SANTIAGO — President Gabriel Boric on Monday was presented with the formal draft of a proposed constitution meant to replace the charter imposed by a military dictatorship 41 years ago and usher in fundamental changes for Chile.
Chileans are to vote in a September plebiscite whether to adopt the charter, which was drawn up by a Constitutional Convention elected last year.
“This September 4th, it will once again be the people who will have the last word on their destiny,” Boric wrote on Twitter.
In the first of the draft’s articles, Chile is described as a “a social and democratic state” as well as “plurinational, intercultural and ecological.” The document recognizes the existence of 11 Indigenous groups, which represent 12.8% of the country’s 19 million inhabitants.
Among other things, the draft would require a new public health care system and a process to return land to Indigenous peoples. It also lays out new rights, including the right to “adequate and dignified housing” and equal pay for equal work between men and women.
The head of the convention, María Elisa Quinteros, handed the proposal, which includes 388 articles, to Boric in a formal ceremony. Boric then signed a decree setting the date for the plebiscite, in which Chileans will be required to vote.
“I feel honored to head up this historic moment,” Quinteros said.
More than three-fourhs of Chilean voters in a 2020 referendum called for a new constitution, but the ceremonial handover of the draft comes at a time when people appear to be increasingly skeptical of the convention’s work.
Polls at the beginning of the year indicated a clear majority intended to vote in favor of the new constitution, but surveys since April have found a marked change in opinion, with those who oppose the new document appearing to be ahead.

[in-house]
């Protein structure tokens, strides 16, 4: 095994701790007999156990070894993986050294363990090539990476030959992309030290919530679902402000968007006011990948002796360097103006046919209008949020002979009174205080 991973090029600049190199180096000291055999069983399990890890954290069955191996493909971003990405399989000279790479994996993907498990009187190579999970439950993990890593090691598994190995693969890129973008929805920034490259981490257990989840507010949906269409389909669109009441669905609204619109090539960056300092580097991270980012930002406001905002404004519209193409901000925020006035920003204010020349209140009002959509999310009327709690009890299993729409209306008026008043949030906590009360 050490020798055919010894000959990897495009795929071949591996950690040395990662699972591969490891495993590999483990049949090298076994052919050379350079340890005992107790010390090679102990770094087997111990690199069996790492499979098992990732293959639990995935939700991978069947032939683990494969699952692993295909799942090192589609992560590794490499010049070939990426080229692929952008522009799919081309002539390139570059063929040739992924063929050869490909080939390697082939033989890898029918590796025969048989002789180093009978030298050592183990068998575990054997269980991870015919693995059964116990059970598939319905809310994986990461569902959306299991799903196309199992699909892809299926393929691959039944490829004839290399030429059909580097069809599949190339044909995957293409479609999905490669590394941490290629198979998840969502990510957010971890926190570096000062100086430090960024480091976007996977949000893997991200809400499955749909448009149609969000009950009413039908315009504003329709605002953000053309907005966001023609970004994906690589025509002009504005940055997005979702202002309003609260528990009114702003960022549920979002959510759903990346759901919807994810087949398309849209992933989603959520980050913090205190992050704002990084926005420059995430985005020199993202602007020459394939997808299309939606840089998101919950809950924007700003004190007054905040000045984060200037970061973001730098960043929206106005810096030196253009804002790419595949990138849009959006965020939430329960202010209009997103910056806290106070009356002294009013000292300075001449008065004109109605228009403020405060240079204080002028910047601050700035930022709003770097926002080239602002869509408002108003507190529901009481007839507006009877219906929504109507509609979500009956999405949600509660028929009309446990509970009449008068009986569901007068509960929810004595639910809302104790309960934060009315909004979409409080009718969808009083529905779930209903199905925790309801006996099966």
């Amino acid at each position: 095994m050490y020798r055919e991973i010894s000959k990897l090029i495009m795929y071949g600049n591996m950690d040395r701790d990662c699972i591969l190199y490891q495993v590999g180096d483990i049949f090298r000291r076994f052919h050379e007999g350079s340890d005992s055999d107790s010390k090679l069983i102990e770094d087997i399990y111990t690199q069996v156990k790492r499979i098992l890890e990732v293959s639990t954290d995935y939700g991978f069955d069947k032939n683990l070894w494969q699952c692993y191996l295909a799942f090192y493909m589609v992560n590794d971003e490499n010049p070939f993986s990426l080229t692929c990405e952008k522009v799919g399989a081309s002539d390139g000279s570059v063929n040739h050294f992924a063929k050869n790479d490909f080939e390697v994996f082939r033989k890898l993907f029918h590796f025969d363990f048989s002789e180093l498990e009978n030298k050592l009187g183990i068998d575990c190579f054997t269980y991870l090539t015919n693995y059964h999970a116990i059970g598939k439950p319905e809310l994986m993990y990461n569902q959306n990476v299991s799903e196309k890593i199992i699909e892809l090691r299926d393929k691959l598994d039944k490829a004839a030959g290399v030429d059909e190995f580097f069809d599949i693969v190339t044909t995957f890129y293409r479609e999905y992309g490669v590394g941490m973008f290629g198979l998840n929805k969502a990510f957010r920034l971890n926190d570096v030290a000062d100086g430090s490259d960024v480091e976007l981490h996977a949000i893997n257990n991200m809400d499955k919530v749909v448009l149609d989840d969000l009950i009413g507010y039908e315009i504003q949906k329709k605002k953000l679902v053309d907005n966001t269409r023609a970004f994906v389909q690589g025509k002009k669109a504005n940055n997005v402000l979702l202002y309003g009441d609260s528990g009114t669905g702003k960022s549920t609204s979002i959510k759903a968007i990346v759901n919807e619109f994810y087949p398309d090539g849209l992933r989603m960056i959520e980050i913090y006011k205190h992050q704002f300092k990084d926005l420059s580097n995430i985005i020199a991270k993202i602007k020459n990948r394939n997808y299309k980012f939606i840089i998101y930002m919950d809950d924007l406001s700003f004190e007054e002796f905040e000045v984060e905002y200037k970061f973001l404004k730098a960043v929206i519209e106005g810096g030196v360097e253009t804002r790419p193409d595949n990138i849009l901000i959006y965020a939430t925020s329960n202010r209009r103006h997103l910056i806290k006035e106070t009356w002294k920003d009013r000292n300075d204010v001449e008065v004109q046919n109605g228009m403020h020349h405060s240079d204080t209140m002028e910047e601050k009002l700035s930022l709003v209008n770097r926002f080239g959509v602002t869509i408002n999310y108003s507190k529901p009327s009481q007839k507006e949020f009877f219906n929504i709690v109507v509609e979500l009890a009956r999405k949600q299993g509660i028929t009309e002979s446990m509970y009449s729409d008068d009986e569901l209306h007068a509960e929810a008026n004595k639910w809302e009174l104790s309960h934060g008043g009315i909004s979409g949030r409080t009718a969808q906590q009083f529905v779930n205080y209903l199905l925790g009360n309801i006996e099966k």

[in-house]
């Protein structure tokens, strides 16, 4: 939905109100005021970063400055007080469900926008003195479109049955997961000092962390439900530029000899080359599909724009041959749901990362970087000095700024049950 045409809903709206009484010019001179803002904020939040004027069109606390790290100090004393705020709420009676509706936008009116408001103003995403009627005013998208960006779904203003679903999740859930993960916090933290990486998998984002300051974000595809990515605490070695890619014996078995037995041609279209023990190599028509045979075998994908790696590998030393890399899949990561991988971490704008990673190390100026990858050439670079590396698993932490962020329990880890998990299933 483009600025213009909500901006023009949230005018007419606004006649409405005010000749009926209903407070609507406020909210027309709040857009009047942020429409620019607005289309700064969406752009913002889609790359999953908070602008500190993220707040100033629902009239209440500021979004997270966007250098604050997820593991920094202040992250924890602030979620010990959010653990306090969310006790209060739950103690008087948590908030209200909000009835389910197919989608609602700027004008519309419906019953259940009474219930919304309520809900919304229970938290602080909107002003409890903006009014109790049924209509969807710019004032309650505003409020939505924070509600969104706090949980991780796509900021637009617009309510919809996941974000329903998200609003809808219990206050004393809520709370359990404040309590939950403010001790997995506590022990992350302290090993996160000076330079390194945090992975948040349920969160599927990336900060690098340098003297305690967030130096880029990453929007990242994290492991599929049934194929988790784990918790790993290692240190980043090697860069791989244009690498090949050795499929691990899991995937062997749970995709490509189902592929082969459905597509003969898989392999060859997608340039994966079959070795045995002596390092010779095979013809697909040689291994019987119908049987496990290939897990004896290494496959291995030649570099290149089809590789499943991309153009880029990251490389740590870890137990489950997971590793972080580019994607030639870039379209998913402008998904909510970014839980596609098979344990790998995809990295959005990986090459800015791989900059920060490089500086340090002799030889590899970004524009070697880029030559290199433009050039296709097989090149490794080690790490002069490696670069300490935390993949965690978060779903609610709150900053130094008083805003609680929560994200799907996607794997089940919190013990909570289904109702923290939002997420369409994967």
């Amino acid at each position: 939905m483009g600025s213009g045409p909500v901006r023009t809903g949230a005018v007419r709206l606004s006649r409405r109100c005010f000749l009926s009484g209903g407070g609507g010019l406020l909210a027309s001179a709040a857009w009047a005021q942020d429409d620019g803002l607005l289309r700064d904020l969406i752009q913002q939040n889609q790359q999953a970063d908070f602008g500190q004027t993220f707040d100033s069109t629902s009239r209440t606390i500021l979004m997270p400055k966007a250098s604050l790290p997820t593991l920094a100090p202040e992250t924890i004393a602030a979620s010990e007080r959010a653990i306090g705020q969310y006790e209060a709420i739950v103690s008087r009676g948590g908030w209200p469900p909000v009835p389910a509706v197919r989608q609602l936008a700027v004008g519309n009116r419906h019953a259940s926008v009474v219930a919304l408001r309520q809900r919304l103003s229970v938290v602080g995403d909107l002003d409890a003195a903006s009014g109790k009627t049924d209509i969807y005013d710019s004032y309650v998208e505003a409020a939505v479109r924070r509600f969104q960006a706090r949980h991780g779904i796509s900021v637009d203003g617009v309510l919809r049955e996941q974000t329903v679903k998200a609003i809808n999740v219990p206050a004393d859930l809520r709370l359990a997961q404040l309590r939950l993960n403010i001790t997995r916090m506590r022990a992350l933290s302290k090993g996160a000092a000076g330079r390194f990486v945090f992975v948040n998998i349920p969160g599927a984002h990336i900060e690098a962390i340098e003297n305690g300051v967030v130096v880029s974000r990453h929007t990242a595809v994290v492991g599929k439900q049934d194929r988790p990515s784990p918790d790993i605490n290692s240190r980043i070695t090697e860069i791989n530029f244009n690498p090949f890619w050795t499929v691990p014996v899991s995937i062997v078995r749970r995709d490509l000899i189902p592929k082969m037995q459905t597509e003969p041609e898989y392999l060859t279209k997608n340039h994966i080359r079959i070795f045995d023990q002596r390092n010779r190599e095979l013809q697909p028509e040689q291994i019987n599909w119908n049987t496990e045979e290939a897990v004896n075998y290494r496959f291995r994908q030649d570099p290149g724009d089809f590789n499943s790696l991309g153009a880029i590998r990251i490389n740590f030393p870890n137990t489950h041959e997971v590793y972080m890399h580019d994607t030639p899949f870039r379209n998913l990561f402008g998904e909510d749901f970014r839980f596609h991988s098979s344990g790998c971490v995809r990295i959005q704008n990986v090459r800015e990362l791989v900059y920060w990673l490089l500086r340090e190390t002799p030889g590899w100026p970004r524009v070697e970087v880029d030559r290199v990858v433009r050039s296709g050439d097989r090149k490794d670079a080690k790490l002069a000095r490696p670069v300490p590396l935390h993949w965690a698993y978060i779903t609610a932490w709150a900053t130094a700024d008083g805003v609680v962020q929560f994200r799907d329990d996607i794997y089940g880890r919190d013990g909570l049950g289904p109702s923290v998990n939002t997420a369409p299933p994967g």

Analysts say the arrogant attitude of some delegates to the Constitutional Convention rather than the content of the proposal has soured Chileans.
Giorgio Jackson, the presidency’s minister, alluded to that circumstance by saying that “we have seen a very bad evaluation of the process.”
During his speech Monday, Boric also urged Chileans not to consider the plebescite a poll on his government. The September vote “is not, nor should it be, an evaluation of the government. It’s the debate about Chile’s future and destiny,” he said.
Although Boric was sworn in less than four months ago with a high approval rating, recent surveys have shown Chileans growing increasingly sour on his administration amid an increase in crime and high inflation.
The handover of the new document coincides with the dissolution of the Constitutional Convention a year to the date after it was set up.
If the draft is rejected in the plebiscite, the current constitution, written during Augusto Pinochet’s 1973-1990 dictatorship, will remain in effect even though there is widespread agreement that the country needs a new charter.
If the document is approved by majority vote, it will launch a process that will take years to become a reality. Congress would have to approve new laws to implement its requirements.